the atmosphere and terrestrial biosphere. This synthesis of published studies and a few original
activity has been stimulated by growing interest in calculations. For the entire biosphere, the value
the problem of global climate change and the (most of which is outside the market) was esti-
important role of the oceans in moderating the mated to be in the range of 16–54 trillion US$/
climate and exchanging greenhouse gases with the year, with an average of 33 trillion US$/year.
atmosphere. Because of the nature of the uncertainties, this
Several large, long-term, international, interdis- must be considered a minimum estimate. Coastal
ciplinary research projects are now underway on environments, including estuaries, coastal wet-
the oceans as part of the International Geo- lands, beds of sea grass and algae, coral reefs, and
sphere–Biosphere Program (IGBP). One example continental shelves are of disproportionately high
is Global Ocean Ecosystem Dynamics value. They cover only 6.3% of the world’s sur-
(GLOBEC), a program that was developed and face, but are responsible for 43% of the estimated
sponsored by the Scientific Committee on Oceanic value of the world’s ecosystem services. These
Research (SCOR), the Intergovernmental environments are particularly valuable in regulat-
Oceanographic Commission (IOC), the Interna- ing the cycling of nutrients which control the
tional Council for the Exploration of the Sea productivity of plants on land and in the sea.
(ICES) and the North Pacific Marine Science
Organization (PICES). GLOBEC’s goal is to ad- 2.1. GNP 6ersus sustainable welfare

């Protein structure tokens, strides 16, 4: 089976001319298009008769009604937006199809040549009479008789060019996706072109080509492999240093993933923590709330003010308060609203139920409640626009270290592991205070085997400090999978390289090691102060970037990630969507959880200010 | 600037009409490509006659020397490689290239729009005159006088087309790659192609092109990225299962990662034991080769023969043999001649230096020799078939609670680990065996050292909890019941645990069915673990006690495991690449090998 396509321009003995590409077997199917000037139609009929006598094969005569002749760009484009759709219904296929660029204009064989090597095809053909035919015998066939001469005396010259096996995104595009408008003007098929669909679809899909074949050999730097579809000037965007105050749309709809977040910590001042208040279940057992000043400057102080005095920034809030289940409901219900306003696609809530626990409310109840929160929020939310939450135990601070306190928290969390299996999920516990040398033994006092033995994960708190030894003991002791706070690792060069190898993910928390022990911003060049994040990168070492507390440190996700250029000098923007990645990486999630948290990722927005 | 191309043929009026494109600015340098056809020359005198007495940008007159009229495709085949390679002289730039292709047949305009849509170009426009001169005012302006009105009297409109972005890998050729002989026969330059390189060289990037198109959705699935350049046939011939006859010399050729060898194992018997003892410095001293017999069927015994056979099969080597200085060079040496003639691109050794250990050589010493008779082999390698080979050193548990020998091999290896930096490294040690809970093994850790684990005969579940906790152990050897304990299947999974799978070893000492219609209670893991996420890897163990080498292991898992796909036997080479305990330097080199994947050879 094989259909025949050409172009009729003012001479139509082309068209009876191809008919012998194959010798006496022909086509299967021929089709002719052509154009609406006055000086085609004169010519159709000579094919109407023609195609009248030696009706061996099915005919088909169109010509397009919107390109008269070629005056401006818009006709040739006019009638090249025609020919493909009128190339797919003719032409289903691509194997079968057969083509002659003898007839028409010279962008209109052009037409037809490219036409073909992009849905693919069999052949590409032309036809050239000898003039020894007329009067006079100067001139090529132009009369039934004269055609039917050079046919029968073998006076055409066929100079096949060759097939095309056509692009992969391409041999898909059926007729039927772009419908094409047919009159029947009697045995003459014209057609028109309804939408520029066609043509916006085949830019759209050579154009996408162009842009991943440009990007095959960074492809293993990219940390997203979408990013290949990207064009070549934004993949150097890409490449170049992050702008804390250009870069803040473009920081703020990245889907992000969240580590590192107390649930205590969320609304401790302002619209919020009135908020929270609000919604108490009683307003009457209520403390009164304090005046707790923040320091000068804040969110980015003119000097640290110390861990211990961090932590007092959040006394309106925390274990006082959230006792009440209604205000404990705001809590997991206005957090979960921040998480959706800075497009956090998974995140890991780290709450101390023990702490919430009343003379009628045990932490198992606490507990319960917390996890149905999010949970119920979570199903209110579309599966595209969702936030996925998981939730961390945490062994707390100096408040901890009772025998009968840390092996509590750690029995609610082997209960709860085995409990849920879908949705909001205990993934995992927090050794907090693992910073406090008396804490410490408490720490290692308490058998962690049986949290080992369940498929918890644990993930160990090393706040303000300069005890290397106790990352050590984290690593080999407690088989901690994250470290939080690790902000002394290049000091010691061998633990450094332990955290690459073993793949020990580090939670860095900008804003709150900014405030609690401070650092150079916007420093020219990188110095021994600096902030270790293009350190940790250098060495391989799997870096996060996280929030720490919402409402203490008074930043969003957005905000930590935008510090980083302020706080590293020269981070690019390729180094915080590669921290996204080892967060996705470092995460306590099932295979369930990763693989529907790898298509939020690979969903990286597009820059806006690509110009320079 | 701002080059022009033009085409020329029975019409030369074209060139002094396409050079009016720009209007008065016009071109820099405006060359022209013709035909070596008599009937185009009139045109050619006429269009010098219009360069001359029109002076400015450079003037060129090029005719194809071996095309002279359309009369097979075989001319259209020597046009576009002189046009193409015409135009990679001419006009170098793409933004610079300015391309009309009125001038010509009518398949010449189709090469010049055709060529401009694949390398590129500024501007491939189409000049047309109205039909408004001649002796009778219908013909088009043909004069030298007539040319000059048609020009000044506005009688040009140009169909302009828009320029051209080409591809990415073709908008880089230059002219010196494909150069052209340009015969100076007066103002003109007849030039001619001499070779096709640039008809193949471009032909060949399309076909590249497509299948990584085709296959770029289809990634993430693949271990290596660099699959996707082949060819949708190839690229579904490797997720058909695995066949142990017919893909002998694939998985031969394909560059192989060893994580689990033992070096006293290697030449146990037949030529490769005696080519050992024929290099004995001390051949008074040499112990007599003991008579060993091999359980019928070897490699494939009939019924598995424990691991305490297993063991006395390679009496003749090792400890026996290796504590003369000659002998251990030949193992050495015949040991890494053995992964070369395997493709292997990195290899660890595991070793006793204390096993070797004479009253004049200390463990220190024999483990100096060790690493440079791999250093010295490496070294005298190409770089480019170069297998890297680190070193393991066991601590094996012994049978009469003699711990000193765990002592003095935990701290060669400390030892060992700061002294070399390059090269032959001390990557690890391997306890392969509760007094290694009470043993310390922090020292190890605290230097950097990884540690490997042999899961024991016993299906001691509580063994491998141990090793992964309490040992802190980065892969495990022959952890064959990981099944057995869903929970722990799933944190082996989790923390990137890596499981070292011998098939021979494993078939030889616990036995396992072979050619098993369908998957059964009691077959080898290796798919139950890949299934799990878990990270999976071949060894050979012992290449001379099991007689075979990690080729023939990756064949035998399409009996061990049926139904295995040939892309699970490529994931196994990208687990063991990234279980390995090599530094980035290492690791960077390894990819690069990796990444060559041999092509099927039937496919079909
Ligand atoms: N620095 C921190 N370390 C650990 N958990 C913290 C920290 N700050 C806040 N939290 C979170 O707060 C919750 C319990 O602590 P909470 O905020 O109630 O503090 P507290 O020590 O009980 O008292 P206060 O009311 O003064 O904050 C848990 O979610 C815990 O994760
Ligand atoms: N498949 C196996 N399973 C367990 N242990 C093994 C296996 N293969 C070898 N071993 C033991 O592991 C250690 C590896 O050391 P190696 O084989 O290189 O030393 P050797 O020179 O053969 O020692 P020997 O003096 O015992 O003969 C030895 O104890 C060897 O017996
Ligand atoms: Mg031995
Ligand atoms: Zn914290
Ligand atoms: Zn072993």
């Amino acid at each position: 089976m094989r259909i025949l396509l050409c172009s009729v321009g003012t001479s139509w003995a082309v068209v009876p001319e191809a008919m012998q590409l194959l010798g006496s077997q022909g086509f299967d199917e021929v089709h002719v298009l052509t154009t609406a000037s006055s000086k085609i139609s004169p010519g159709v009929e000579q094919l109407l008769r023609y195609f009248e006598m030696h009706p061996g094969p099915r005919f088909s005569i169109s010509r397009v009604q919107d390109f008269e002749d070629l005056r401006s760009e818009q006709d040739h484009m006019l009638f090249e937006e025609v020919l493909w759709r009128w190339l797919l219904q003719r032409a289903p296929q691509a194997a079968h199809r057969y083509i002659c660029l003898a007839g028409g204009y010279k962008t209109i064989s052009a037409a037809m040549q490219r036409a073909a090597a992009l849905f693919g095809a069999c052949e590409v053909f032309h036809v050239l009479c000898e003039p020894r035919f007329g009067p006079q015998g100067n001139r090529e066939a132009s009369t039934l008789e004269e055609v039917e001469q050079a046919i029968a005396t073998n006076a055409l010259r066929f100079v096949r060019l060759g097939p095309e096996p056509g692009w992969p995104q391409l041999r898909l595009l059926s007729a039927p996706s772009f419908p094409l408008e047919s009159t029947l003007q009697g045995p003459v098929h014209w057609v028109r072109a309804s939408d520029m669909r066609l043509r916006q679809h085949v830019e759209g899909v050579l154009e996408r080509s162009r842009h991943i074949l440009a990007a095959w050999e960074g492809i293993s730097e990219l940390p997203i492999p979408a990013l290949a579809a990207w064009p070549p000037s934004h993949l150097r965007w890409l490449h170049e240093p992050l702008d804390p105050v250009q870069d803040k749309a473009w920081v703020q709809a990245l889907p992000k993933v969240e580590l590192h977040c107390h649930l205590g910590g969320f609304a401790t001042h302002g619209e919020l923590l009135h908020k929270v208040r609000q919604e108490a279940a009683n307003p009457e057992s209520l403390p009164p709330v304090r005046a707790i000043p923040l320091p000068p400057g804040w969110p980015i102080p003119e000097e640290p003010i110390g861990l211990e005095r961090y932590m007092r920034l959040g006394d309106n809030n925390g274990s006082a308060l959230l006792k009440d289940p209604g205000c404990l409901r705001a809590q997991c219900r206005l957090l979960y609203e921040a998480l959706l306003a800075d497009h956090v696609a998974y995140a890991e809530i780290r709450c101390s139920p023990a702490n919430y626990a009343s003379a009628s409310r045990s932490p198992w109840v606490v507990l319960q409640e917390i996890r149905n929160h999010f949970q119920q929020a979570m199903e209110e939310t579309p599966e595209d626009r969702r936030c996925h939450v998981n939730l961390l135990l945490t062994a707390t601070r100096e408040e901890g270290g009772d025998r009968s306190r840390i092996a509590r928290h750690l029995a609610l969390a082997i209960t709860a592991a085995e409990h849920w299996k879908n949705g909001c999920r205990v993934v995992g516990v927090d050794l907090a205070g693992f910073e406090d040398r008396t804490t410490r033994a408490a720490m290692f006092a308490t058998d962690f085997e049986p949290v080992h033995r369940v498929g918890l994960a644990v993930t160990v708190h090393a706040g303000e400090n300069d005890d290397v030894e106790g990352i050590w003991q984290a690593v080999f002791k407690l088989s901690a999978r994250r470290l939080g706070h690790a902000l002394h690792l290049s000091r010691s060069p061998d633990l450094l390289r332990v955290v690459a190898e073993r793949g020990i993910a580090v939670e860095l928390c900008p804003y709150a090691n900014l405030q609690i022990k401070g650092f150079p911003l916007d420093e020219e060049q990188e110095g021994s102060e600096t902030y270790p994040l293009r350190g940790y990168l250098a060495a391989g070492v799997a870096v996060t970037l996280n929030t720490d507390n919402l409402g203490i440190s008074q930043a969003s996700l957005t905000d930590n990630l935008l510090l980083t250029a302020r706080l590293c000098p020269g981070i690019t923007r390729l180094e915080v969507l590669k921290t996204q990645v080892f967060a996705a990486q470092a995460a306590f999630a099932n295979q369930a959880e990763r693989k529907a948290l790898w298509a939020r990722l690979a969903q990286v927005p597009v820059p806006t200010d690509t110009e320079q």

vance our understanding of the structure and
functioning of the global ocean ecosystem, its If ecosystem services were actually paid for, in
major subsystems, and its response to physical terms of their value contribution to the global
forcing, to the point where we can develop the economy, the global price system would be very
capability to forecast the marine upper trophic different than it is today. The price of commodi-
system response to scenarios of global change. In ties utilizing ecosystem services directly or indi-
pursuing this goal, GLOBEC concentrates on rectly would be much greater. The structure of
zooplankton population dynamics and its re- factor payments, including wages, interest rates,
sponse to physical forcing. It bridges the gap and profits, would change dramatically. World
between phytoplankton studies, such as are being GNP would be very different in both magnitude
pursued by projects such as the Joint Global and composition if it adequately incorporated the
Ocean Flux Study (JGOFS), and predator-related value of ecosystem services. One practical use of
research that more closely pertains to fish recruit- the estimates mentioned above is to help modify
ments and exploration of living marine resources. systems of national accounting to better reflect the
More information on these programs can be value of ecosystem services and natural capital.
found through the IGBP web site at: Initial attempts to do this paint a very different
www.igbp.kva.se/index.html picture of our current level of economic welfare
than conventional GNP. For example, Daly and
Cobb (1989) calculated an Index of Sustainable
2. Economic importance of the oceans Economic Welfare (ISEW) for the US economy
from 1950 to 1986 which incorporates income
The services of ecological systems and the natu- distribution effects, congestion effects, and the
ral capital stocks that produce them are critical to loss and damage to natural capital. Since then,
202 R. Costanza / Ecological Economics 31 (1999) 199–213

ISEW has been updated for the US and calcu- leveling occurred varies by country, but it has
lated for several other countries. These results are occurred in all the countries studied so far. Max-
shown in Fig. 1. While GNP/capita continued to Neef (1995) has postulated that this is evidence
rise over the entire interval for the countries for the ‘threshold hypothesis’, in which economic